A faithful Catholic FULFILLS his/her Sabbath obligation by attending mass either on the vesper mass on Saturday evening OR the Sunday mass.

As I tried to explain on an earlier post, the Apostles settled this question back in the days of the Acts of the Apostles.
That is why WE, if we are gentiles (NOT Jews or descendent from Jews), are not required to keep the traditional “Sabbath” on Saturday.

If someone does (Say we MUST keep the Saturday Sabbath). Sorry to say this but that person IS a judaizer, one of the very first heresies combated by the 12 Apostles and St. Paul themselves.

A practicing Jew as we read in St. Paul’s letters CAN continue to keep the Saturday Sabbath HOWEVER if he/she IS a Christian he/she MUST also keep his/her “Breaking of Bread / MASS” on SUNDAY.


From the beginning Catholics met on the first day of the week and called it “the Lord’s Day” to honour the resurrection of Christ, as seen in Acts 20:7,21:4; 1Cor 16:2; Rev 1:10, which was an Apostolic custom which became an ecclesiastical law made by various Councils of the Church, duly extended to the universal Church.

8 “Remember the sabbath day, to keep it holy. 9 Six days you shall labor, and do all your work; 10 but the seventh day is a sabbath to the Lord your God; in it you shall not do any work, you, or your son, or your daughter, your manservant, or your maidservant, or your cattle, or the sojourner who is within your gates; 11 for in six days the Lord made heaven and earth, the sea, and all that is in them, and rested the seventh day; therefore the Lord blessed the sabbath day and hallowed it. (Exodus 20:8-11)

12 “‘Observe the sabbath day, to keep it holy, as the Lord your God commanded you. 13 Six days you shall labor, and do all your work; 14 but the seventh day is a sabbath to the Lord your God; in it you shall not do any work, you, or your son, or your daughter, or your manservant, or your maidservant, or your ox, or your donkey, or any of your cattle, or the sojourner who is within your gates, that your manservant and your maidservant may rest as well as you. 15 You shall remember that you were a servant in the land of Egypt, and the Lord your God brought you out thence with a mighty hand and an outstretched arm; therefore the Lord your God commanded you to keep the sabbath day. (Deuteronomy 5:12-15)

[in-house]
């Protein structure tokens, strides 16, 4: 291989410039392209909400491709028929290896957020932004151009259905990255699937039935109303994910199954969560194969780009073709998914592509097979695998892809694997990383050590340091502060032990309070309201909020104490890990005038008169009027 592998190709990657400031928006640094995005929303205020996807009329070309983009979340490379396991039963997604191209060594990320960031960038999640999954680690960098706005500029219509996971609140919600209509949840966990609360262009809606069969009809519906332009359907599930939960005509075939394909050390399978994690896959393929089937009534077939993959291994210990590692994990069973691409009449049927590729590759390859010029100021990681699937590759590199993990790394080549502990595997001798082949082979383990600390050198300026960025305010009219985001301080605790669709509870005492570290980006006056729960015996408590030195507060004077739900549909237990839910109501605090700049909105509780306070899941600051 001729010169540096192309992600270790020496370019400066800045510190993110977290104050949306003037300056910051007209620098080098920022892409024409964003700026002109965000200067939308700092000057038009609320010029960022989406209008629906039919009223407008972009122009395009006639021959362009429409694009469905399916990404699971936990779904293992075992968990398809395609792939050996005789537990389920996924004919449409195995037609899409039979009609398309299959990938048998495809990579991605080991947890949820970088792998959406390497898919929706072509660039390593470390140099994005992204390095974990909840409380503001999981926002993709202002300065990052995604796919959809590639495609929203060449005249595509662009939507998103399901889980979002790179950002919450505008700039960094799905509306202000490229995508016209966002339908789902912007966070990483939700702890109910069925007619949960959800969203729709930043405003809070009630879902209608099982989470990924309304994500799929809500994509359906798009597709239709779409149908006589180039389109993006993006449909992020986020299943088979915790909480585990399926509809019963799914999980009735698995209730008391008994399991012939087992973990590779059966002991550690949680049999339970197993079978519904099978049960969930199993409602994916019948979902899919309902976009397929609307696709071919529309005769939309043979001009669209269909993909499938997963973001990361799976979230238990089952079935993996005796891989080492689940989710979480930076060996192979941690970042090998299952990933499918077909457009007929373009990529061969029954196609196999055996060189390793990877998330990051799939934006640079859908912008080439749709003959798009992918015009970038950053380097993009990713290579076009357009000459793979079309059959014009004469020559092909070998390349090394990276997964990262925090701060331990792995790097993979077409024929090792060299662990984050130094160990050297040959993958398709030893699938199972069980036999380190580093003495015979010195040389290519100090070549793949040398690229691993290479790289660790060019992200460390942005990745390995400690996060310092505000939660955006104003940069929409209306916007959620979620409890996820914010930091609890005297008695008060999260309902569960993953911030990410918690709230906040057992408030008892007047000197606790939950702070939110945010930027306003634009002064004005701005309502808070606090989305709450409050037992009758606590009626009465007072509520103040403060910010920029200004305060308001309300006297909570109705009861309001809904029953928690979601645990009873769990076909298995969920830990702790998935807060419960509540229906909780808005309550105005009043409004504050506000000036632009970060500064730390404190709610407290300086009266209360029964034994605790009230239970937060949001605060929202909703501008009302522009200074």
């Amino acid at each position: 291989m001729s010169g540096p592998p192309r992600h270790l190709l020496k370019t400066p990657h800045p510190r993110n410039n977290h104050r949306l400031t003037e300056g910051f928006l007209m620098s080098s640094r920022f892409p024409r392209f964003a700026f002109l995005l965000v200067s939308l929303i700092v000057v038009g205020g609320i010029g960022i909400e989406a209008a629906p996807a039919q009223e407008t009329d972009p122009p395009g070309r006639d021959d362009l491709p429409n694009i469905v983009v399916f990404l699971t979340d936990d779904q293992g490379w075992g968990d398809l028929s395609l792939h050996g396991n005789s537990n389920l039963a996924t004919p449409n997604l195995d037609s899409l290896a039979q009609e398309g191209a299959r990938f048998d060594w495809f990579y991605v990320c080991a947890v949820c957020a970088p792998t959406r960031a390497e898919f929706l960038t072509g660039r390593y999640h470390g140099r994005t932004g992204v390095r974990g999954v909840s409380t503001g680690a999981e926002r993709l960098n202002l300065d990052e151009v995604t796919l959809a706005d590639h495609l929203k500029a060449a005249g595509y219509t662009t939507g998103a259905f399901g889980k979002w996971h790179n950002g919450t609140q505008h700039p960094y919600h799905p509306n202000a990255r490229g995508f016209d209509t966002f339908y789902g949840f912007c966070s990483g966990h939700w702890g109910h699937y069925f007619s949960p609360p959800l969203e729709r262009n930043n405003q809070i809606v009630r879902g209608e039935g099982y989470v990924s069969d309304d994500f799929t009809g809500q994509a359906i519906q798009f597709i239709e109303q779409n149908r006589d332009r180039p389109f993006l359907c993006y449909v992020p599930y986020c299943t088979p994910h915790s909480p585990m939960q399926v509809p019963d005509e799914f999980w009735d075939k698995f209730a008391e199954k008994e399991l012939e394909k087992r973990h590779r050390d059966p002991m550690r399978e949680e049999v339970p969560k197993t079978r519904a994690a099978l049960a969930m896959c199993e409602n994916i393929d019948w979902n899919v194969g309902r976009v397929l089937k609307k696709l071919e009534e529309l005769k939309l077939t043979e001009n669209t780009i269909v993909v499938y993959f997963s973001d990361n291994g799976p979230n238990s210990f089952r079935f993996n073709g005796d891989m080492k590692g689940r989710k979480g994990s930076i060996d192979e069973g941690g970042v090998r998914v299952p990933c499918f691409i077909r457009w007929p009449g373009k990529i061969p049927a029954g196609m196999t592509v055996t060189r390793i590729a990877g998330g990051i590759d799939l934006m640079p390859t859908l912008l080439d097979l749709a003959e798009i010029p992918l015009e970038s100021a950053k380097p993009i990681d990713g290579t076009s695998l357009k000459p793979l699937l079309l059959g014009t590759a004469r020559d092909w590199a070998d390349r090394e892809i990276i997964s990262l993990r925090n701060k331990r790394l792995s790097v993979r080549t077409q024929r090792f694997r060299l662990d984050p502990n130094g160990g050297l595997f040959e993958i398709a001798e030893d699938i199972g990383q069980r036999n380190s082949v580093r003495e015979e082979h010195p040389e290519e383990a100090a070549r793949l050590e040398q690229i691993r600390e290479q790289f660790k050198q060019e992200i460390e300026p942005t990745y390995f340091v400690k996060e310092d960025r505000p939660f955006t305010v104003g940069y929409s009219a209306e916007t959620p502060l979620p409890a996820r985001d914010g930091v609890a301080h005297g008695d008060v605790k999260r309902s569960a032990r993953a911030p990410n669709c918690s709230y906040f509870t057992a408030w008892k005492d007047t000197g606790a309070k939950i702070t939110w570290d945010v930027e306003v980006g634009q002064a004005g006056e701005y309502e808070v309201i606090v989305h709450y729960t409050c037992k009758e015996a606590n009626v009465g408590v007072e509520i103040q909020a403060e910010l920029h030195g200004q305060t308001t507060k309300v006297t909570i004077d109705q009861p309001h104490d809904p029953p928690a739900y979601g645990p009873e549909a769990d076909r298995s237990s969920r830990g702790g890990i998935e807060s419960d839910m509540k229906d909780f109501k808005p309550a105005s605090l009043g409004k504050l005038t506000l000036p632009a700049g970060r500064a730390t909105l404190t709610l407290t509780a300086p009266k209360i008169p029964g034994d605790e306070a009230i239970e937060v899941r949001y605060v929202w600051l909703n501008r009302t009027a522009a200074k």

As you can see from the passages of Sacred Scripture, above, the Jews were commanded to keep the Sabbath for two reasons: to commemorate God’s rest on the seventh day of creation and to commemorate God liberating the Jews from their slavery to Egypt on a Saturday. As I see it, the first reason only establishes a work-rest pattern of six days of work followed by one day of rest without tying that day of rest to a particular day of the week. It is the second reason, which is of particular interest to Jews, that ties the day of rest to Saturday.

God liberating the Jews from their slavery to Egypt prefigured a far greater liberation to come, namely, God liberating mankind from their slavery to sin and death through the resurrection of Jesus Christ, which occurred on a Sunday. It makes sense that Christians would suppress the commemoration of the lesser Saturday liberation in favor of the greater Sunday liberation as their weekly day of rest.

Yes and no. The Sabbath is certainly linked to the liberation of the Jews from slavery; but the day of the week on which this liberation occurred need not literally be Saturday. Note that the liberation of the Jews from slavery is accompanied by their compassion for the servant, for the stranger among them, for the animals. The Sabbath is thus representative of the day of compassion, the day of love and joy, the day of rest and inner peace. And it is not limited to ancient historical times when the Jewish people were in fact liberated from their oppressors, but is meant to be a recurrent theme of liberation for every Jew as well as every person in the world today.

Re bold underlined sentence: Thank you. That seems key to understanding how the term “Sabbath” should be understood in the 3rd Commandment.